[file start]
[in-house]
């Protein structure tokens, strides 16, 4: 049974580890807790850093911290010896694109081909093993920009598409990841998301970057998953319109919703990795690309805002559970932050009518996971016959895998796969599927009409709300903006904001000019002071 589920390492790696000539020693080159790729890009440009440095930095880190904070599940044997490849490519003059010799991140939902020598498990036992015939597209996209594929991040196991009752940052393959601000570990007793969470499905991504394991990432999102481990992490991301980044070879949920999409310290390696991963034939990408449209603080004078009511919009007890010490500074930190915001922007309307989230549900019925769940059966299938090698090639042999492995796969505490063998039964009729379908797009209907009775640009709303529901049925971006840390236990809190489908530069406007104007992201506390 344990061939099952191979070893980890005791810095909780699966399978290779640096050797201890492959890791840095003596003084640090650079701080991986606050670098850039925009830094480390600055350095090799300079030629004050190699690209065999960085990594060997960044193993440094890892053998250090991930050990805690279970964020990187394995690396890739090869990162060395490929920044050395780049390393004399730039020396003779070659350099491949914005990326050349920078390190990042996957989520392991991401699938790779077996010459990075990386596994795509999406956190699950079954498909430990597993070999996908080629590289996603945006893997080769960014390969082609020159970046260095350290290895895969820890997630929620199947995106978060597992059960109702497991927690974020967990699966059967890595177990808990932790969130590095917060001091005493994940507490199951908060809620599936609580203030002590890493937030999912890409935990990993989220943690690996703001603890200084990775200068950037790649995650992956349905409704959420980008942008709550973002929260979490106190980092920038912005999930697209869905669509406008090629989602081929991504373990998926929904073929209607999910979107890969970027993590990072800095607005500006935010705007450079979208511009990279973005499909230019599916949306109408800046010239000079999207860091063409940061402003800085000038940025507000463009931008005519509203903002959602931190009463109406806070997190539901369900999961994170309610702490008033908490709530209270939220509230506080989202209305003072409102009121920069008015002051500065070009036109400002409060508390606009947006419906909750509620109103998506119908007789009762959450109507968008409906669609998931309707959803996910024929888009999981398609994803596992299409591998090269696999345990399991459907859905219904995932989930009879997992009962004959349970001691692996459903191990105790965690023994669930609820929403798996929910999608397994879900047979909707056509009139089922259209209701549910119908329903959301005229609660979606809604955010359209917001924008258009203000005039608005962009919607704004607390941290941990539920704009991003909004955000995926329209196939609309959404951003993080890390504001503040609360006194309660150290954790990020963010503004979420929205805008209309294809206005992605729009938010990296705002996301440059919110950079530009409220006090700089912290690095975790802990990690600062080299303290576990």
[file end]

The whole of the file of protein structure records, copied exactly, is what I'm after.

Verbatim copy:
[in-house]
């Protein structure tokens, strides 16, 4: 049974580890807790850093911290010896694109081909093993920009598409990841998301970057998953319109919703990795690309805002559970932050009518996971016959895998796969599927009409709300903006904001000019002071 589920390492790696000539020693080159790729890009440009440095930095880190904070599940044997490849490519003059010799991140939902020598498990036992015939597209996209594929991040196991009752940052393959601000570990007793969470499905991504394991990432999102481990992490991301980044070879949920999409310290390696991963034939990408449209603080004078009511919009007890010490500074930190915001922007309307989230549900019925769940059966299938090698090639042999492995796969505490063998039964009729379908797009209907009775640009709303529901049925971006840390236990809190489908530069406007104007992201506390 344990061939099952191979070893980890005791810095909780699966399978290779640096050797201890492959890791840095003596003084640090650079701080991986606050670098850039925009830094480390600055350095090799300079030629004050190699690209065999960085990594060997960044193993440094890892053998250090991930050990805690279970964020990187394995690396890739090869990162060395490929920044050395780049390393004399730039020396003779070659350099491949914005990326050349920078390190990042996957989520392991991401699938790779077996010459990075990386596994795509999406956190699950079954498909430990597993070999996908080629590289996603945006893997080769960014390969082609020159970046260095350290290895895969820890997630929620199947995106978060597992059960109702497991927690974020967990699966059967890595177990808990932790969130590095917060001091005493994940507490199951908060809620599936609580203030002590890493937030999912890409935990990993989220943690690996703001603890200084990775200068950037790649995650992956349905409704959420980008942008709550973002929260979490106190980092920038912005999930697209869905669509406008090629989602081929991504373990998926929904073929209607999910979107890969970027993590990072800095607005500006935010705007450079979208511009990279973005499909230019599916949306109408800046010239000079999207860091063409940061402003800085000038940025507000463009931008005519509203903002959602931190009463109406806070997190539901369900999961994170309610702490008033908490709530209270939220509230506080989202209305003072409102009121920069008015002051500065070009036109400002409060508390606009947006419906909750509620109103998506119908007789009762959450109507968008409906669609998931309707959803996910024929888009999981398609994803596992299409591998090269696999345990399991459907859905219904995932989930009879997992009962004959349970001691692996459903191990105790965690023994669930609820929403798996929910999608397994879900047979909707056509009139089922259209209701549910119908329903959301005229609660979606809604955010359209917001924008258009203000005039608005962009919607704004607390941290941990539920704009991003909004955000995926329209196939609309959404951003993080890390504001503040609360006194309660150290954790990020963010503004979420929205805008209309294809206005992605729009938010990296705002996301440059919110950079530009409220006090700089912290690095975790802990990690600062080299303290576990």